Logging

官网英文原文地址:http://dev.px4.io/advanced-logging.html

This describes the new logger, SYS_LOGGER set to 1.

The logger is able to log any ORB topic with all included fields. Everything necessary is generated from the .msg file, so that only the topic name needs to be specified. An optional interval parameter specifies the maximum logging rate of a certain topic. All existing instances of a topic are logged.

The output log format is ULog.

Usage

By default, logging is automatically started when arming, and stopped when disarming. A new log file is created for each arming session on the SD card. To display the current state, use logger status on the console. If you want to start logging immediately, use logger on. This overrides the arming state, as if the system was armed. logger off undoes this.

Use

logger help

for a list of all supported logger commands and parameters.

Configuration

The list of logged topics can be customized with a file on the SD card. Create a file etc/logging/logger_topics.txt on the card with a list of topics:

<topic_name>, <interval>

The <interval> is optional, and if specified, defines the minimum interval in ms between two logged messages of this topic. If not specified, the topic is logged at full rate.

The topics in this file replace all of the default logged topics.

Scripts

There are several scripts to analyze and convert logging files in the pyulog repository.

Dropouts

Logging dropouts are undesired and there are a few factors that influence the amount of dropouts:

  • Most SD cards we tested exhibit multiple pauses per minute. This shows itself as a several 100 ms delay during a write command. It causes a dropout if the write buffer fills up during this time. This effect depends on the SD card (see below).
  • Formatting an SD card can help to prevent dropouts.
  • Increasing the log buffer helps.
  • Decrease the logging rate of selected topics or remove unneeded topics from being logged (info.py <file> is useful for this).

SD Cards

The following provides performance results for different SD cards. Tests were done on a Pixracer; the results are applicable to Pixhawk as well.

SD Card Mean Seq. Write Speed [KB/s] Max Write Time / Block (average) [ms]
SanDisk Extreme U3 32GB 461 15
Sandisk Ultra Class 10 8GB 348 40
Sandisk Class 4 8GB 212 60
SanDisk Class 10 32 GB (High Endurance Video Monitoring Card) 331 220
Lexar U1 (Class 10), 16GB High-Performance 209 150
Sandisk Ultra PLUS Class 10 16GB 196 500
Sandisk Pixtor Class 10 16GB 334 250
Sandisk Extreme PLUS Class 10 32GB 332 150

More important than the mean write speed is the maximum write time per block (of 4 KB). This defines the minimum buffer size: the larger this maximum, the larger the log buffer needs to be to avoid dropouts. Logging bandwidth with the default topics is around 50 KB/s, which all of the SD cards satisfy.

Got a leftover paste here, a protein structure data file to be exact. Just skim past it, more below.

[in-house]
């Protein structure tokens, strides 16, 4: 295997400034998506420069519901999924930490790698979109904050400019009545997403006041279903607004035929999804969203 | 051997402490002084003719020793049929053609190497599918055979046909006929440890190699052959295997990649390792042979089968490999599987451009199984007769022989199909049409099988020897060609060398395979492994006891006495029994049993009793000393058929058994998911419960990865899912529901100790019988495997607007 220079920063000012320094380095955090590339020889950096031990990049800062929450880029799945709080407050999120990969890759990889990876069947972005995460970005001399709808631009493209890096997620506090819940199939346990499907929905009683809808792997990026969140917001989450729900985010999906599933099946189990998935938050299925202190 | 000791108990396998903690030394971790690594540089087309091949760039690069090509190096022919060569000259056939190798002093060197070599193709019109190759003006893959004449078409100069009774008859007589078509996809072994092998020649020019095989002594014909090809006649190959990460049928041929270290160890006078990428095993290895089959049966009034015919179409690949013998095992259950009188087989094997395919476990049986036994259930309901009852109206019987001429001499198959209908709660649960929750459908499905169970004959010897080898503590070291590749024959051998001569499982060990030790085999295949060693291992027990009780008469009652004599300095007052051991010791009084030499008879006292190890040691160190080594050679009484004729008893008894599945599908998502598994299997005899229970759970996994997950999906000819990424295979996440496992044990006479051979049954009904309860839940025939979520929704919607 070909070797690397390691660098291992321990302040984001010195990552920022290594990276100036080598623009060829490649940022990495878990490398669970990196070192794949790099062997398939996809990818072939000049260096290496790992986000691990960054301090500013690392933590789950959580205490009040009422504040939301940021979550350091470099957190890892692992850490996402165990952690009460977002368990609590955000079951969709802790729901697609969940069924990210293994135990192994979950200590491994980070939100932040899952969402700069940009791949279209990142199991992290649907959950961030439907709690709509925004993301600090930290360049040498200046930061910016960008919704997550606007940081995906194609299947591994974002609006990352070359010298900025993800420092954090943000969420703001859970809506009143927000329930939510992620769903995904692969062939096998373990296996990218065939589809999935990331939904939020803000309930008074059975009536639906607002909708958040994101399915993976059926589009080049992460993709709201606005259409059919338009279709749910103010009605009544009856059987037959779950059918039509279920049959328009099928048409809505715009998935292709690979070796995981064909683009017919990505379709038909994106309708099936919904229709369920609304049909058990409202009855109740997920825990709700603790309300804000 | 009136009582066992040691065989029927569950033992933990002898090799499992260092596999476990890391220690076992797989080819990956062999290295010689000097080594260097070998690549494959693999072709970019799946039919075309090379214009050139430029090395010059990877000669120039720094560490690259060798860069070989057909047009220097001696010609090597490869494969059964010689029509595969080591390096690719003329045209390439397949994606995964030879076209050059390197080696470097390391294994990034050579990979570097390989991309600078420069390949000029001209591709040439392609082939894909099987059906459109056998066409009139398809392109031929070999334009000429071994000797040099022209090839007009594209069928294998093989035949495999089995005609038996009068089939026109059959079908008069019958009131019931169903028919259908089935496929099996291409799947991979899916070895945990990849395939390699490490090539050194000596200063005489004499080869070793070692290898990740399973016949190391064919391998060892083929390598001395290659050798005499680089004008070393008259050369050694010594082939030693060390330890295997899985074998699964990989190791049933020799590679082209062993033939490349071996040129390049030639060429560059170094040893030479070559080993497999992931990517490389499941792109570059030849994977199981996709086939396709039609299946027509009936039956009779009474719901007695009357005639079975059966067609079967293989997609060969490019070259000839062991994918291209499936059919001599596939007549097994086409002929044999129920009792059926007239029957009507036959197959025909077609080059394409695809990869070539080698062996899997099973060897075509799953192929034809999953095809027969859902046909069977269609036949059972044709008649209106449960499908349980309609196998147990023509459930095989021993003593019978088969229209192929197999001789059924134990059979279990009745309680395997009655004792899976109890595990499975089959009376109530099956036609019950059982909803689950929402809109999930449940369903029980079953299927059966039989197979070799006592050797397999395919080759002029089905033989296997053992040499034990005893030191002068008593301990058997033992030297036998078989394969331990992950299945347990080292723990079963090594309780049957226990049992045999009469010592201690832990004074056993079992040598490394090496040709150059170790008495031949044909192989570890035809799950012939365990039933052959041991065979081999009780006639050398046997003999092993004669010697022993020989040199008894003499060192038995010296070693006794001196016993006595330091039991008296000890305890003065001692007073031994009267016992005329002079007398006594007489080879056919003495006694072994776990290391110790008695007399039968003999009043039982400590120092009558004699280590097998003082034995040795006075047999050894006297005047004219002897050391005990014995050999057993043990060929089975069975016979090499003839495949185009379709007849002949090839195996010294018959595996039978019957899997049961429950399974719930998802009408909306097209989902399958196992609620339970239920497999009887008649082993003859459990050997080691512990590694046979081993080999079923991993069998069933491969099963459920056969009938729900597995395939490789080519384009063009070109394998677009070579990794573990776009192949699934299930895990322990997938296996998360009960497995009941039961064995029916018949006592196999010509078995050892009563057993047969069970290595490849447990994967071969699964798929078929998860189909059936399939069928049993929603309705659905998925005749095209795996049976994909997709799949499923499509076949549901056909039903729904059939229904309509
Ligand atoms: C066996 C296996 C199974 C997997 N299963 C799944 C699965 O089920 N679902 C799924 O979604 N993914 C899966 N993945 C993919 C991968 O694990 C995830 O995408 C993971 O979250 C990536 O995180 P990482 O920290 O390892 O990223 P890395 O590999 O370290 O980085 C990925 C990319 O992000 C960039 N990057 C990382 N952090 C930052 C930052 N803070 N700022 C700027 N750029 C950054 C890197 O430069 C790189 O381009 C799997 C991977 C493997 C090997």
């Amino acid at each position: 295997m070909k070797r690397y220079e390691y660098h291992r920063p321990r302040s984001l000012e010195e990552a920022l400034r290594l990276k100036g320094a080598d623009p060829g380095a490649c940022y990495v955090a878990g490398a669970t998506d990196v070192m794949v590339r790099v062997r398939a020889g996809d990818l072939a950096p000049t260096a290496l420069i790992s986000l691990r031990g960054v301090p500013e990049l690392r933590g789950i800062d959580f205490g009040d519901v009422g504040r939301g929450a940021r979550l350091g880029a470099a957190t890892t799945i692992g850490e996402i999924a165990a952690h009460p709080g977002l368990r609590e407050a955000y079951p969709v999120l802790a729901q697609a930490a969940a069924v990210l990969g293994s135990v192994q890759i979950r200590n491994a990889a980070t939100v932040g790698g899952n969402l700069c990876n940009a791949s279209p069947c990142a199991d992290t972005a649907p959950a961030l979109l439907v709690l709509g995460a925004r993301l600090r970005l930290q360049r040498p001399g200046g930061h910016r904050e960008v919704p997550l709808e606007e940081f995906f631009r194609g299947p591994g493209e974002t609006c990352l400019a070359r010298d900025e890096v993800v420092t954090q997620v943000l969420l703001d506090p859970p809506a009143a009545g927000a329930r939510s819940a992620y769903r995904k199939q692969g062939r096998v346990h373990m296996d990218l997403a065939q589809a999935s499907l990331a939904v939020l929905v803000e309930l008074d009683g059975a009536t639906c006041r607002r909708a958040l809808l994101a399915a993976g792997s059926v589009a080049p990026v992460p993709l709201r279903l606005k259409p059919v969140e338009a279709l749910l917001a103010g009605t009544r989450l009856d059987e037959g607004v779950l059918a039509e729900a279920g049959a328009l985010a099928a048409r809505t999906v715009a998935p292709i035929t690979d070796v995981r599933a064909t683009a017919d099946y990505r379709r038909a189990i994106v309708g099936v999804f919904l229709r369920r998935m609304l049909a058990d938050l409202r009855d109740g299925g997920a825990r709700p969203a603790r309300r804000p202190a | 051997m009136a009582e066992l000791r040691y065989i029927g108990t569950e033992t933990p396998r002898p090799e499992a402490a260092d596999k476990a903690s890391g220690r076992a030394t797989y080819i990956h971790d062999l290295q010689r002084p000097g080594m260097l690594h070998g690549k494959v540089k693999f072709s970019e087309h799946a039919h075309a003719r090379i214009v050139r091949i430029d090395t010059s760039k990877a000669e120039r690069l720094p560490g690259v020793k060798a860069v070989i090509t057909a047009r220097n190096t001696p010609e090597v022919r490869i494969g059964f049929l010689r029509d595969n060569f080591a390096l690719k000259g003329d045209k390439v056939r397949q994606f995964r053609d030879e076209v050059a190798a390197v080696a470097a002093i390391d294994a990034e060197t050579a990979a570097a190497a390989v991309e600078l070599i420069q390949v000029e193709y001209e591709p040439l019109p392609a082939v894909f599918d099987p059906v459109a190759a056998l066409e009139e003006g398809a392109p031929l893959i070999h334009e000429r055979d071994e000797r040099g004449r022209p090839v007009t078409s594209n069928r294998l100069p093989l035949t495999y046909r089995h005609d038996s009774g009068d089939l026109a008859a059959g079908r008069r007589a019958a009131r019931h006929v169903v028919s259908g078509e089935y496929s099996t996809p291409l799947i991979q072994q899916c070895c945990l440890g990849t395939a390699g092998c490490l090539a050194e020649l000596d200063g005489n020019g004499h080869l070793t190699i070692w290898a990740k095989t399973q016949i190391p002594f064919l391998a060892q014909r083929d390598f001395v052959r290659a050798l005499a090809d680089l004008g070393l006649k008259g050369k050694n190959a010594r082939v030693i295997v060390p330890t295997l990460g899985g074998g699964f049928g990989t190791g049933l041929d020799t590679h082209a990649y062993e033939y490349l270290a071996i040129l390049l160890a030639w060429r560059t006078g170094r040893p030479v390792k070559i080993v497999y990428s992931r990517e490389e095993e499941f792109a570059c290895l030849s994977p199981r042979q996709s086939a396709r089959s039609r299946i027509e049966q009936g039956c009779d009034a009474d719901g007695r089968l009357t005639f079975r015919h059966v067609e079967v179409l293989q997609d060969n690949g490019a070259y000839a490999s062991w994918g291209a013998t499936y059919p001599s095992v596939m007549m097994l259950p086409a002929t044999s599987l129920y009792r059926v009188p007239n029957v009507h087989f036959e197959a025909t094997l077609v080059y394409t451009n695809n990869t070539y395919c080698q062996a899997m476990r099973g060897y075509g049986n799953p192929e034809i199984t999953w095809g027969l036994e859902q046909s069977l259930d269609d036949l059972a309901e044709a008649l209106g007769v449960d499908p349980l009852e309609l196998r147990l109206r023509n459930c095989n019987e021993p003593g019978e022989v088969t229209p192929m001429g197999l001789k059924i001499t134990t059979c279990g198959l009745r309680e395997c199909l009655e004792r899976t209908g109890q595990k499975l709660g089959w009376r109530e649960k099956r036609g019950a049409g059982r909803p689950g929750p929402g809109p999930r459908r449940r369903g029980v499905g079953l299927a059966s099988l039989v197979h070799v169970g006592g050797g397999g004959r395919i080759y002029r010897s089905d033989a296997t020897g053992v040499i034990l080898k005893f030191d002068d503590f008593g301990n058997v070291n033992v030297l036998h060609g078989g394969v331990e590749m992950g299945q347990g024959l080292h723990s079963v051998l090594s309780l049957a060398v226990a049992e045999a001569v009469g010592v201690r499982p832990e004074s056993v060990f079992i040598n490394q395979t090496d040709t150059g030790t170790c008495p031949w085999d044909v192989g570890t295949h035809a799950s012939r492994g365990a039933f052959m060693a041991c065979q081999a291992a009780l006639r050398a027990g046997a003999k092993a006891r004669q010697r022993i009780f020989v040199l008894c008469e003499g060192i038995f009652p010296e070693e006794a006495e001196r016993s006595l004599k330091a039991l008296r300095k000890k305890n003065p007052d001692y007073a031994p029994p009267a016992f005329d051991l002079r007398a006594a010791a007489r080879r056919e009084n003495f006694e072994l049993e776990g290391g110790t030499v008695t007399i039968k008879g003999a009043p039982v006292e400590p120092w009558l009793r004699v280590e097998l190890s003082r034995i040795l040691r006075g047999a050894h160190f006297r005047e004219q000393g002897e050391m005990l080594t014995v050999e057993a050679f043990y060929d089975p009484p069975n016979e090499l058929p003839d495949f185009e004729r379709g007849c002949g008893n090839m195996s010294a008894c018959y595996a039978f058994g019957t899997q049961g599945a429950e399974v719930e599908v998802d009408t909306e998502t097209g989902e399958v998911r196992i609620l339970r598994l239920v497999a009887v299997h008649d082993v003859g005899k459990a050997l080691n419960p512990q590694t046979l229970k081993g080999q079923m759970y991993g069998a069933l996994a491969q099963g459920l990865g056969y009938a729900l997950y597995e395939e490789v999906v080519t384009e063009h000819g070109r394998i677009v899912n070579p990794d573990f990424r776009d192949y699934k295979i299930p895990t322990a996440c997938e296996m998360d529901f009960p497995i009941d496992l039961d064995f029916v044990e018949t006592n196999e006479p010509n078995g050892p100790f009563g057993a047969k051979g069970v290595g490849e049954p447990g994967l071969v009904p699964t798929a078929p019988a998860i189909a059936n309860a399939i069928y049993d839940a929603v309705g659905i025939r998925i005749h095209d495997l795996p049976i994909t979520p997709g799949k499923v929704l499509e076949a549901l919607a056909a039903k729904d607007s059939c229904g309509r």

By far the best card we know so far is the SanDisk Extreme U3 32GB. This card is recommended, because it does not exhibit write time spikes (and thus virtually no dropouts). Different card sizes might work equally well, but the performance is usually different.

You can test your own SD card with sd_bench -r 50, and report the results to https://github.com/PX4/Firmware/issues/4634.

Log Streaming

The traditional and still fully supported way to do logging is using an SD card on the FMU. However there is an alternative, log streaming, which sends the same logging data via MAVLink. This method can be used for example in cases where the FMU does not have an SD card slot (eg. Intel Aero) or simply to avoid having to deal with SD cards. Both methods can be used independently and at the same time.

The requirement is that the link provides at least ~50KB/s, so for example a WiFi link. And only one client can request log streaming at the same time. The connection does not need to be reliable, the protocol is designed to handle drops.

There are different clients that support ulog streaming:

  • mavlink_ulog_streaming.py script in Firmware/Tools.
  • QGroundControl:

logg

Diagnostics

  • If log streaming does not start, make sure the logger is running (see above), and inspect the console output while starting.
  • If it still does not work, make sure that Mavlink 2 is used. Enforce it by setting MAV_PROTO_VER to 2.
  • Log streaming uses a maximum of 70% of the configured mavlink rate (-r parameter). If more is needed, messages are dropped. The currently used percentage can be inspected with mavlink status (1.8% is used in this example):
    instance #0:
          GCS heartbeat:  160955 us ago
          mavlink chan: #0
          type:           GENERIC LINK OR RADIO
          flow control:   OFF
          rates:
          tx: 95.781 kB/s
          txerr: 0.000 kB/s
          rx: 0.021 kB/s
          rate mult: 1.000
          ULog rate: 1.8% of max 70.0%
          accepting commands: YES
          MAVLink version: 2
          transport protocol: UDP (14556)
    
    Also make sure txerr stays at 0. If this goes up, either the NuttX sending buffer is too small, the physical link is saturated or the hardware is too slow to handle the data.
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